Book Reviews
The Rapture: Patrick Harpur
16th Mar 2010Posted in: Book Reviews Comments Off on The Rapture: Patrick Harpur
The Rapture: Patrick Harpur

Possibly the most compelling and intricately plotted novel I’ve ever read, with an original slant that takes the breath away.

Part One details the progress of an autistic and severely damaged nine-year-old called Mikey, as Ruth, his nurse, struggles to cope with both the demands of her role in his recovery and her own growing attachment to him. Ruth’s story is cut with those of Mikey’s rich and inadequate parents and an adult patient at the Unit where she cares for the boy. Harry believes he’s living in the last degenerate and desolate days before the Rapture, when God will gather the chosen ones and transport them to heaven before destroying the world and creating it anew. Revealed gradually in different ways, the stories of these characters form a seemingly promising and firm foundation which the advent of Part Two shatters like a bombshell.

I put the book down. I wasn’t going to read on – the characters I’d formed an attachment to had been flung into… …well, I’d better not give the plot away. Not only that but events seemed to be taking the story in a direction that didn’t fit with what I’d already read at all, almost as if I’d picked up a different book by mistake. But I wasn’t let off the hook that easily. OK, I muttered darkly (like they do in novels), do your worst Patrick Harpur, and I’ll write it all out in the review. Part One: brilliant characterization, original content, compelling stuff; Part Two: severe error of judgement.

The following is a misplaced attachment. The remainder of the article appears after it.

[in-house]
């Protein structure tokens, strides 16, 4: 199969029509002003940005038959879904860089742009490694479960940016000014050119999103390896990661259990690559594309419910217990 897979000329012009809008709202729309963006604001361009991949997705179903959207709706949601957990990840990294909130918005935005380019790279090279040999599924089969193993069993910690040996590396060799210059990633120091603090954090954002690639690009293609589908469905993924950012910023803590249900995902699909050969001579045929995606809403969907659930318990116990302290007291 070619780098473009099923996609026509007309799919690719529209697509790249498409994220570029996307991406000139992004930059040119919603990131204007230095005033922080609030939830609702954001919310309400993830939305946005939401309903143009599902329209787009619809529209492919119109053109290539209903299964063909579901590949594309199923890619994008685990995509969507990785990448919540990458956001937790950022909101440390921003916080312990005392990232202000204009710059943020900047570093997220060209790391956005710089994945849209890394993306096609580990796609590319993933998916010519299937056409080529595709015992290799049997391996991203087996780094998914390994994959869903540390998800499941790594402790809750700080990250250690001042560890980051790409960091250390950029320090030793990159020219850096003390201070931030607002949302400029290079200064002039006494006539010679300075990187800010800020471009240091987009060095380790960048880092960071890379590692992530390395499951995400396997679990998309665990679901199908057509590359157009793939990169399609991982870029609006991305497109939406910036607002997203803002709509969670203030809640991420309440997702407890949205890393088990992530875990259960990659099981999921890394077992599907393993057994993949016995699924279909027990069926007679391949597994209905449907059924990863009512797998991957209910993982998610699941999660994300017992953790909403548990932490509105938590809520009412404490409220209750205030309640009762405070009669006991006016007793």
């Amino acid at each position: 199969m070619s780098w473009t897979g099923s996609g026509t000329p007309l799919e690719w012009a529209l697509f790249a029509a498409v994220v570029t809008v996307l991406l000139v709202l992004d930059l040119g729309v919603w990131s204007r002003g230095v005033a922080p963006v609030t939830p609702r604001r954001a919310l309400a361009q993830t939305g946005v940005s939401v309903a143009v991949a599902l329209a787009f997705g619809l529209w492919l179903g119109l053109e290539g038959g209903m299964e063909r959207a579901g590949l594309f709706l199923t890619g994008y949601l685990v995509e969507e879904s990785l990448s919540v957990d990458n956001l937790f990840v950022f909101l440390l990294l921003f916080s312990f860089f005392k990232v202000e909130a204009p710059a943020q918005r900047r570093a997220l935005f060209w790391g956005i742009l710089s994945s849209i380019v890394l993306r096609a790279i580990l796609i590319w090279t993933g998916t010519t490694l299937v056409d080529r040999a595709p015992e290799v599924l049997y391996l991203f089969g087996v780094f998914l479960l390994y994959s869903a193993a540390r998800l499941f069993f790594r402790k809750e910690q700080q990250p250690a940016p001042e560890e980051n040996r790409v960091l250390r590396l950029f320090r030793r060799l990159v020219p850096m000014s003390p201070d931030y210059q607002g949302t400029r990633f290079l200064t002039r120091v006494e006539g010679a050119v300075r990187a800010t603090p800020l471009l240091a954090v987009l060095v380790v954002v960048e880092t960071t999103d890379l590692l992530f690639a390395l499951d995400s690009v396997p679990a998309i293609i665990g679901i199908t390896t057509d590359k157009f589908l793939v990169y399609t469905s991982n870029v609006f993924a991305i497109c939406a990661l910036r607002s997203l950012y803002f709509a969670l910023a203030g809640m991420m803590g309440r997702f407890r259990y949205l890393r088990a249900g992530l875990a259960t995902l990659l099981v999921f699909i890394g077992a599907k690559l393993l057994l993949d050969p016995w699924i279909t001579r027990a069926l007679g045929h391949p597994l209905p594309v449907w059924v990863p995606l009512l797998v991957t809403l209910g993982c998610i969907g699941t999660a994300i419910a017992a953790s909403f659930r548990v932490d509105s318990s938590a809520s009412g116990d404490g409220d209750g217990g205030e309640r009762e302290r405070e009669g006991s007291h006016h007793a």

Big mistake that, picking it up again. I couldn’t put the damned thing down, in spite of the fact that it was one of the most disturbing reads I’ve ever experienced. (Although I have to admit that bookwise, I do lead a fairly sheltered life.) Patrick Harpur is adept at keeping the tension at an almost unbearable level, cutting between characters and their stories – both past and present – until you want to scream. I did feel manipulated – not a feeling I like one bit, so I’m pretty much wrecked now and will probably have to read something old and very literary until I recover.

Not that this isn’t literary – it’s a beautifully researched and written genre-hybrid somewhere between psychologist’s casebook, thriller, and an audience with Doris Stokes, or if you’re too young to remember her, then John Edward. But no, that’s not right either.

The end is extraordinary. It’s as if the author opens a door on the darkness to reveal light. Yet even this rare glimpse of beauty is not the end. As the door closes again another opens. It’s the final page and the real story has just begun. Disturbing (I know, I said that before) and thought-provoking. Read it if you dare.

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